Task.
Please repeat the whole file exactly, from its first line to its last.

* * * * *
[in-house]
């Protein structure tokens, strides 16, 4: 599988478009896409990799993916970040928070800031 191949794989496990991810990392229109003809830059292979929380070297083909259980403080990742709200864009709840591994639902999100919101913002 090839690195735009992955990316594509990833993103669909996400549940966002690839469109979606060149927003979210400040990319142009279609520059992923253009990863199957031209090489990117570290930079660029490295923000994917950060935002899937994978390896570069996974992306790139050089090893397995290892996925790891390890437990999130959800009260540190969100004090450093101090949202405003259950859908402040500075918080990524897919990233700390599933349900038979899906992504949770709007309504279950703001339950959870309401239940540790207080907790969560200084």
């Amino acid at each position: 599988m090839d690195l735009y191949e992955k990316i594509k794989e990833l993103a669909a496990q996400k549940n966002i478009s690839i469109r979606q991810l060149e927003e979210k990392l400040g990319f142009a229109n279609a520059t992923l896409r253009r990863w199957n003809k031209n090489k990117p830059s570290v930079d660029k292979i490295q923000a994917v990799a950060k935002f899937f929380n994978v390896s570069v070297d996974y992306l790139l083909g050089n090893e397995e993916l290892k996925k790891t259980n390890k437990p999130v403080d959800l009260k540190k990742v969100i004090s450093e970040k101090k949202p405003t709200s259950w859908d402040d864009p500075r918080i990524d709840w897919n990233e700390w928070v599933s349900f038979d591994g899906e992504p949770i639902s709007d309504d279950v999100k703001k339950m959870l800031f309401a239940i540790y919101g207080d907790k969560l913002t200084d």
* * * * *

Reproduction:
[in-house]
């Protein structure tokens, strides 16, 4: 599988478009896409990799993916970040928070800031 191949794989496990991810990392229109003809830059292979929380070297083909259980403080990742709200864009709840591994639902999100919101913002 090839690195735009992955990316594509990833993103669909996400549940966002690839469109979606060149927003979210400040990319142009279609520059992923253009990863199957031209090489990117570290930079660029490295923000994917950060935002899937994978390896570069996974992306790139050089090893397995290892996925790891390890437990999130959800009260540190969100004090450093101090949202405003259950859908402040500075918080990524897919990233700390599933349900038979899906992504949770709007309504279950703001339950959870309401239940540790207080907790969560200084």
């Amino acid at each position: 599988m090839d690195l735009y191949e992955k990316i594509k794989e990833l993103a669909a496990q996400k549940n966002i478009s690839i469109r979606q991810l060149e927003e979210k990392l400040g990319f142009a229109n279609a520059t992923l896409r253009r990863w199957n003809k031209n090489k990117p830059s570290v930079d660029k292979i490295q923000a994917v990799a950060k935002f899937f929380n994978v390896s570069v070297d996974y992306l790139l083909g050089n090893e397995e993916l290892k996925k790891t259980n390890k437990p999130v403080d959800l009260k540190k990742v969100i004090s450093e970040k101090k949202p405003t709200s259950w859908d402040d864009p500075r918080i990524d709840w897919n990233e700390w928070v599933s349900f038979d591994g899906e992504p949770i639902s709007d309504d279950v999100k703001k339950m959870l800031f309401a239940i540790y919101g207080d907790k969560l913002t200084d």